Henry Ford is famously quoted as saying that one could buy his cars in any color so long as it was black. Virtual charter schools provide a similar lack of flexibility despite claims to the contrary.
Private home education has historically thrived in part due to its inherent flexibility, both as to choice of curriculum, timing, and educational philosophy. Parents can select from any curriculum that is available, including those that reflect the worldview of the parents. They can offer instruction in the subjects that are naturally of interest to their child’s curiosity at the time. A student with a fascination with Roman history will not be forced to study Idaho history merely because that is what he would have studied that year in the public school. A student who has excelled in math will not be required to dawdle while her teacher instructs the rest of the class in the basics that this student has already mastered.
Likewise, in private home education a student who learns kinesthetically will not be hobbled to a program designed for students who are visual or auditory learners.
Virtual charter school programs, on the other hand, lack this flexibility for several reasons.
First, as a public school program, virtual charter schools are required to teach certain subjects at certain grade levels. It makes absolutely no difference that a student has a fascination with a different subject matter at the moment. Although virtual programs permit a limited ability to accelerate learning, all students at the same grade level will be required to move forward in lockstep. Students are not permitted to ignore one subject to embrace a different subject about which they are currently enthusiastic.
Second, most virtual charter school programs offer little, if any, flexibility in terms of curriculum. Every student in the Idaho Virtual Academy, for example, will be taught from the K12 curriculum to which the school subscribes. Although parents have the freedom to supplement that curriculum with other materials that may be better-suited to the needs of their child, they cannot choose to ignore the required curriculum.
Even in the IDEA program, which came to Idaho with promises that the parents could select the curriculum that best suited the needs of their child (and even the spiritual perspectives of the parent), the range of “approved” curricula has slowly narrowed over time. That program has methodically aligned its curriculum to the Idaho state standards. In the process, it has lost much of the flexibility that was initially promised to parents.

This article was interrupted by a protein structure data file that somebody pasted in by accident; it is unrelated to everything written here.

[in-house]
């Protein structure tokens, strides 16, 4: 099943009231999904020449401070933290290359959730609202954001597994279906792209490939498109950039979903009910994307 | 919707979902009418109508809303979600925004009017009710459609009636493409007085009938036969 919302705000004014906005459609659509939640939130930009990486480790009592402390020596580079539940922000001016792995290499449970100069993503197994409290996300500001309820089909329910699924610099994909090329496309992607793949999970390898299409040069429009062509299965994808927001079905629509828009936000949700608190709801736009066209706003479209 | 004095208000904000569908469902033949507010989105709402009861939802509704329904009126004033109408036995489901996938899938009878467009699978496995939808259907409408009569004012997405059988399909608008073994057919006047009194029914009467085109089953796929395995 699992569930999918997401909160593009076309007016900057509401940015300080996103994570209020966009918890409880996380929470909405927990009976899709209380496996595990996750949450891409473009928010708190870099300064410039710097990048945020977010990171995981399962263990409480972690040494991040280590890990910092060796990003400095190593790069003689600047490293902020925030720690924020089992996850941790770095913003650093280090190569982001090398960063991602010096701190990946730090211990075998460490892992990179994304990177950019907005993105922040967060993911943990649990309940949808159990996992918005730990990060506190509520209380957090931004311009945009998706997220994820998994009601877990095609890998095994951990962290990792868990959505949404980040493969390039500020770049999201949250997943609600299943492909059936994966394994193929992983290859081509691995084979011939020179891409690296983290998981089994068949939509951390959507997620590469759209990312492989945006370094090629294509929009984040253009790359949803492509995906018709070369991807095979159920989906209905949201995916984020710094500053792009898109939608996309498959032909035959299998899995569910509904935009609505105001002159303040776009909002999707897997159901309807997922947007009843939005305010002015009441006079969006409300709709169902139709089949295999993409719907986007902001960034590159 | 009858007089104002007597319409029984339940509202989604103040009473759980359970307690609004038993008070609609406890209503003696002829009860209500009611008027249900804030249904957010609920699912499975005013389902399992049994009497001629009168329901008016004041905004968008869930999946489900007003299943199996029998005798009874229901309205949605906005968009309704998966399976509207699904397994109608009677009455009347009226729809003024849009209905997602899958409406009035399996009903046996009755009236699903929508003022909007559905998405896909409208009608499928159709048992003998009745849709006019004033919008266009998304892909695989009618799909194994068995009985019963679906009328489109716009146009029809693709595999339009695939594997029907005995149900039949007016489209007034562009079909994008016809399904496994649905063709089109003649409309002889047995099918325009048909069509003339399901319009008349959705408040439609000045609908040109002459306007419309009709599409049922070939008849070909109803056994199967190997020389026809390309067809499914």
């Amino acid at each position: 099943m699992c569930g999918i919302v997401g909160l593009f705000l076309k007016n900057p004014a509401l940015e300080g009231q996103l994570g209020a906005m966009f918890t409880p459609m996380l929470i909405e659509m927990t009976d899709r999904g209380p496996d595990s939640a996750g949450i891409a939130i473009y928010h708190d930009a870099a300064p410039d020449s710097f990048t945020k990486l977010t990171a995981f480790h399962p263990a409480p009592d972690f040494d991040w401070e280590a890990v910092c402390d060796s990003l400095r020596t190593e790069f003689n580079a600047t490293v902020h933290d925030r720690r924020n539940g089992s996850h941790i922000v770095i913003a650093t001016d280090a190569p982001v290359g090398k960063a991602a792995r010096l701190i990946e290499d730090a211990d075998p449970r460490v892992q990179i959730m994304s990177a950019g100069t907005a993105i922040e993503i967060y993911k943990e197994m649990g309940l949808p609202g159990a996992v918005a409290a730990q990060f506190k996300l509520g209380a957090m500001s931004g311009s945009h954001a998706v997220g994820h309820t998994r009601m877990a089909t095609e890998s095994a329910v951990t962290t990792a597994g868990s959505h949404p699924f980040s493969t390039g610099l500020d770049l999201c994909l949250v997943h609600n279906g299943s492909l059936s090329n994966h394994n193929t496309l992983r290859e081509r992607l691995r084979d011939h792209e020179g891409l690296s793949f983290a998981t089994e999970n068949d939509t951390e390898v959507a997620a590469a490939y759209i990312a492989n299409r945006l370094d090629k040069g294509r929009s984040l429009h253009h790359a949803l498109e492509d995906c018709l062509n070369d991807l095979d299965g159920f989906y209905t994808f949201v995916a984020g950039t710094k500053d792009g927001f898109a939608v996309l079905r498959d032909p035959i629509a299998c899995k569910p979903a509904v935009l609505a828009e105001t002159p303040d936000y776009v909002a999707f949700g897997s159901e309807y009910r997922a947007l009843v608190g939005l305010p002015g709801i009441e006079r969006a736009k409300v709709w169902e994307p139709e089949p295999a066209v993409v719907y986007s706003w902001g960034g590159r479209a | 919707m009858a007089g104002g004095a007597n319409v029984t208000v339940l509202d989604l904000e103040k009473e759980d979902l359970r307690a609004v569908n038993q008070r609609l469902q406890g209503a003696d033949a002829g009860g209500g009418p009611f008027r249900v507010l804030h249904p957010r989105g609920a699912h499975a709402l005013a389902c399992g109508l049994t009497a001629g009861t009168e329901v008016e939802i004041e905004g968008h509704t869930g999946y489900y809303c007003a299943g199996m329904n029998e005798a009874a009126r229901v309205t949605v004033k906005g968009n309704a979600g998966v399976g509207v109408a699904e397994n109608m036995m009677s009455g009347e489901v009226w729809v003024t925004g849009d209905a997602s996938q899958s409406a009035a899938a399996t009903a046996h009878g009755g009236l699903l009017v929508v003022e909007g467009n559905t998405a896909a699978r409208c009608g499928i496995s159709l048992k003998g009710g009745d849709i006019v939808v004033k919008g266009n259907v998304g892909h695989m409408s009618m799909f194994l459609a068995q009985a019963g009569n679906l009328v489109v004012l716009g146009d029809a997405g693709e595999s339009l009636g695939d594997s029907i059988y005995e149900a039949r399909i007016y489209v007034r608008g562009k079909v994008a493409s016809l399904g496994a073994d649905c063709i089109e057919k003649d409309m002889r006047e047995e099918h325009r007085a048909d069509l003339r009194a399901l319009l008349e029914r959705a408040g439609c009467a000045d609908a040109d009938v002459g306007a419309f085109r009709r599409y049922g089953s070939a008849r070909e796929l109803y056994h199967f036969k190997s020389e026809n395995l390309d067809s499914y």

Private home education, on the other hand, allows parents to respond to teachable moments. It permits parents to deviate from the planned program or curriculum to respond to the momentary curiosity of the child. In so doing, it delivers information that is eagerly grasped by the child in a manner never to be forgotten.
Likewise, private home schooling permits parents to select curriculum that is appropriate for the learning style of the child. Is the child a kinesthetic/tactile, an auditory, or a visual learner? By taking advantage of curricula designed for those with these particular learning styles, the level of academic mastery among students privately taught at home increases dramatically.
Other than the direct and active involvement of the student’s parents in the instruction itself, it is this inherent flexibility that has enabled students taught at home in Idaho, and across the country, to excel academically. It has equipped those students to routinely score between the 80th and the 85th percentile on standardized achievement tests.
Virtual charter schools, on the other hand, do not and cannot offer their students this same level of flexibility. The scores of virtual charter school students on the ISAT test indicates that they are probably scoring on average below the 50th percentile, compared with the documented scores of privately home educated students which are consistently above the 80th percentile.